Saturday, August 08, 2009

Gospel for 19th Sunday in Ordinary Time

From: John 6:44-51

The Discourse on the Bread of Life (Continuation)
(Jesus said to the Jews,) [44] "No one can come to Me unless the Father who sent Me draws him; and I will raise him up on the last day. [45] It is written in the prophets, `And they shall all be taught by God.' Every one who has heard and learned from the Father comes to Me. [46] Not that any one has seen the Father except Him who is from God; He has seen the Father. [47] Truly, truly, I say to you, he who believes has eternal life. [48] I am the bread of life. [49] Your fathers ate the manna in the wilderness, and they died. [50] This is the bread which comes down from Heaven, that a man may eat of it and not die. [51] I am the living bread which came down from Heaven; if any one eats of this bread, he will live for ever; and the bread which I shall give for the life of the world is My flesh."
44-45. Seeking Jesus until one finds Him is a free gift which no one can obtain through his own efforts, although everyone should try to be well disposed to receiving it. The Magisterium of the Church has recalled this teaching in Vatican II: "Before this faith can be exercised, man must have the grace of God to move and assist him; he must have the interior help of the Holy Spirit, who moves the heart and converts it to God, who opens the eyes of the mind and makes it easy for all to accept and believe the truth" ("Dei Verbum", 5).

When Jesus says, "They shall all be taught by God", He is invoking Isaiah 54:13 and Jeremiah 31:33ff, where the prophets refer to the future Covenant which God will establish with His people when the Messiah comes, the Covenant which will be sealed forever with the blood of the Messiah and which God will write on their hearts (cf. Isaiah 53:10-12; Jeremiah 31:31-34).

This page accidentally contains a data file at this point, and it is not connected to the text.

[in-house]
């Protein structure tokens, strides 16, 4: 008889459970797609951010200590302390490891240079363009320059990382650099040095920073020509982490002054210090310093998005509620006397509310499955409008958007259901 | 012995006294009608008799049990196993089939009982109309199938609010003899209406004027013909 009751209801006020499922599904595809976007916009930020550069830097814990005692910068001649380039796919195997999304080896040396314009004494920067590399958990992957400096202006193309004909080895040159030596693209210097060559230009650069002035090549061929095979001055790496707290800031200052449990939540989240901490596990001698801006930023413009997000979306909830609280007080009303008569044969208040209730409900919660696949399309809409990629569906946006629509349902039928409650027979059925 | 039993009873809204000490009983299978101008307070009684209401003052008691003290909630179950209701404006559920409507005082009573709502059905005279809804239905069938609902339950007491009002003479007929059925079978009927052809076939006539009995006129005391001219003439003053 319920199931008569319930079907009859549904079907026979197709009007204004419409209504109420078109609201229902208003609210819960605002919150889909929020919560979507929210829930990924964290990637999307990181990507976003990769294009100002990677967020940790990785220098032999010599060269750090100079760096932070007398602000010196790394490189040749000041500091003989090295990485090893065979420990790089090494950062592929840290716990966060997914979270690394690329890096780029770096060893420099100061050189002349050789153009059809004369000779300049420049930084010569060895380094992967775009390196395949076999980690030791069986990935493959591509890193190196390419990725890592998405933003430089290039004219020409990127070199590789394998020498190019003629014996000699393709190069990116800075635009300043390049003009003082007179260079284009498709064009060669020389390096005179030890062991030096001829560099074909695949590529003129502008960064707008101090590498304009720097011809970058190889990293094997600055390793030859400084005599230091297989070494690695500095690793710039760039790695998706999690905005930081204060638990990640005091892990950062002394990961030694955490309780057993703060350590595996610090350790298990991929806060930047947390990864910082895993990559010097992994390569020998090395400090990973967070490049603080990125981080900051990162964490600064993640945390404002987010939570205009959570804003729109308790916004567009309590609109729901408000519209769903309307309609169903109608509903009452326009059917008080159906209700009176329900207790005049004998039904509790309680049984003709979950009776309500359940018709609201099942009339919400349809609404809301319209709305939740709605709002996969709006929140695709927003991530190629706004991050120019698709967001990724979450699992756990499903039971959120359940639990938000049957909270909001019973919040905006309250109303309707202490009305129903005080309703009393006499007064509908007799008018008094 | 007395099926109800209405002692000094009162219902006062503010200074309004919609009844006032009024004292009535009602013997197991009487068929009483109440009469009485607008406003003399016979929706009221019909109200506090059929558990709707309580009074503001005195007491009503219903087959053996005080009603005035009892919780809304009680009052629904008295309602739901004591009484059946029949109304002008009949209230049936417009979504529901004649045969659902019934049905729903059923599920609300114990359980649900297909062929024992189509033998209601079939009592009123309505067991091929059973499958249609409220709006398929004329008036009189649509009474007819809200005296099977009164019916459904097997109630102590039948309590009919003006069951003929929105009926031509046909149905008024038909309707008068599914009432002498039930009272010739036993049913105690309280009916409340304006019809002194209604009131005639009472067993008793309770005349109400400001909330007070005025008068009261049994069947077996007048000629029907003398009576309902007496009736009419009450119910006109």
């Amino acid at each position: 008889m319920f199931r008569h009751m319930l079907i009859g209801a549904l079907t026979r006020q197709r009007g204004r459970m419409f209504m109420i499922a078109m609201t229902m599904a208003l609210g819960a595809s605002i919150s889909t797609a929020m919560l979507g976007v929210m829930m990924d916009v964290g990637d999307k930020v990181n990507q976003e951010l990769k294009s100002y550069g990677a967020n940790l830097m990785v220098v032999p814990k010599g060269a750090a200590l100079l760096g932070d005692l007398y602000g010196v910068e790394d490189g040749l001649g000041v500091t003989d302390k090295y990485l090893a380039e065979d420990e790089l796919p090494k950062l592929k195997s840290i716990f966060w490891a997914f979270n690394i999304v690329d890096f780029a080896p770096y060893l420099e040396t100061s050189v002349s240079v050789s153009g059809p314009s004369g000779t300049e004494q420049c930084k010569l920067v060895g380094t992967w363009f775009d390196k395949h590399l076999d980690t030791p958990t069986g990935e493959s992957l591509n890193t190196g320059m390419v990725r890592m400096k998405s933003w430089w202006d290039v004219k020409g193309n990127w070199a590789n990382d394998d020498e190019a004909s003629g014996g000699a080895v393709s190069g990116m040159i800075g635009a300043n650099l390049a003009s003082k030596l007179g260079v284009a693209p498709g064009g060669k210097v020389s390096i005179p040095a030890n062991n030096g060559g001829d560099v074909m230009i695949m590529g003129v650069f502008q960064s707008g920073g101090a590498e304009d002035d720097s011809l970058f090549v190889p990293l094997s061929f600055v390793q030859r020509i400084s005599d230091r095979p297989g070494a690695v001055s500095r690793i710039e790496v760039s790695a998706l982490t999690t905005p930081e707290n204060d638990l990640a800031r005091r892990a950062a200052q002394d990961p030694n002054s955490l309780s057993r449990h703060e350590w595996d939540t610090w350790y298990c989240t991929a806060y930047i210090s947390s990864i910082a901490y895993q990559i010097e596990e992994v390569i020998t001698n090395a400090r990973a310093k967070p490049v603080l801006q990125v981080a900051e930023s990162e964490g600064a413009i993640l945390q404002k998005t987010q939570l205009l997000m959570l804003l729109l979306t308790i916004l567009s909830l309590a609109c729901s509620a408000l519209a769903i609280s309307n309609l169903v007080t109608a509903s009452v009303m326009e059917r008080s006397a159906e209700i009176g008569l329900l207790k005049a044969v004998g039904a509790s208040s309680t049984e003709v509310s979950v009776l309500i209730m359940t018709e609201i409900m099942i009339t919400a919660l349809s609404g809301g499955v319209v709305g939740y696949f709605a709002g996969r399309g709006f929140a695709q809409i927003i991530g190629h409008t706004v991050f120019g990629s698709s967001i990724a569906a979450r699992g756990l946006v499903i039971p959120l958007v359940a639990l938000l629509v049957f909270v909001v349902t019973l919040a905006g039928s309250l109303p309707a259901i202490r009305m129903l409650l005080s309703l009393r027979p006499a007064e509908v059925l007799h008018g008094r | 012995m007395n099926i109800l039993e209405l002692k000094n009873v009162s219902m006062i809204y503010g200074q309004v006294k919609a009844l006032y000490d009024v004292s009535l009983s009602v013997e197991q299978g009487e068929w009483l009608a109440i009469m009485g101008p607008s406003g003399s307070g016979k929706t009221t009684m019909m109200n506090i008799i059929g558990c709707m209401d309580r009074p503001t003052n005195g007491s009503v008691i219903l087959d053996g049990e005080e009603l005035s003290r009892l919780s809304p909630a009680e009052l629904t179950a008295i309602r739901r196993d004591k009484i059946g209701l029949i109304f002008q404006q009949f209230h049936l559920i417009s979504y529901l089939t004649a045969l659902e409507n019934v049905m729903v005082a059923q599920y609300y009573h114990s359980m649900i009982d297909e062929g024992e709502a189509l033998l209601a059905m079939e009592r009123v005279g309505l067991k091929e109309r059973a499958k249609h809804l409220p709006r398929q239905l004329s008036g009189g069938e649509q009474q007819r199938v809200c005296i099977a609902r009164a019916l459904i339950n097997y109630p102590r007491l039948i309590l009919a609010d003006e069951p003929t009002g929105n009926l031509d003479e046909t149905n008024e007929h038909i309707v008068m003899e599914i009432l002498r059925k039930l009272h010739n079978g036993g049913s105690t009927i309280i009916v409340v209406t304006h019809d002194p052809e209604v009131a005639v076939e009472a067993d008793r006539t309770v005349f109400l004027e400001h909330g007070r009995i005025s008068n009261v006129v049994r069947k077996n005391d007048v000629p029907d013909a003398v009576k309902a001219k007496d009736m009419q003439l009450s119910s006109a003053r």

The last sentence of verse 45 refers to God's Revelation through the prophets and especially through Jesus Christ.

46. Men can know God the Father only through Jesus Christ, because only He has seen the Father, whom He has come to reveal to us. In his prologue St. John already said: "No one has ever seen God; the only Son, who is in the bosom of the Father, He has made Him known" (John 1:18). Later on Jesus will say to Philip at the Last Supper: "He who has seen Me has seen the Father" (John 14:9), for Christ is the Way, the Truth and the Life, and no one goes to the Father except through Him (cf. John 14:6).

In other words, in Christ God's revelation to men reaches its climax: "For He sent His Son, the eternal Word who enlightens all men, to dwell among men and to tell them about the inner life of God (cf. John 1:1-18). Hence, Jesus Christ, sent as `a man among men', `utters thewords of God' (John 3:34), and accomplishes the saving work which the Father gave Him to do (cf. John 5:36; 17:4). To see Jesus is to see His Father (cf. John 14:9)" (Vatican II, "Dei Verbum", 4).

48. With this solemn declaration, which He repeats because of His audience's doubts, (cf. John 6:35, 41, 48), Jesus begins the second part of His discourse, in which He explicitly reveals the great mystery of the Blessed Eucharist. Christ's words have such a tremendous realism about them that they cannot be interpreted in a figurative way: if Christ were not really present under the species of bread and wine, this discourse would make absolutely no sense. But if His real presence in the Eucharist is accepted on faith, then His meaning is quite clear and we can see how infinite and tender His love for us is.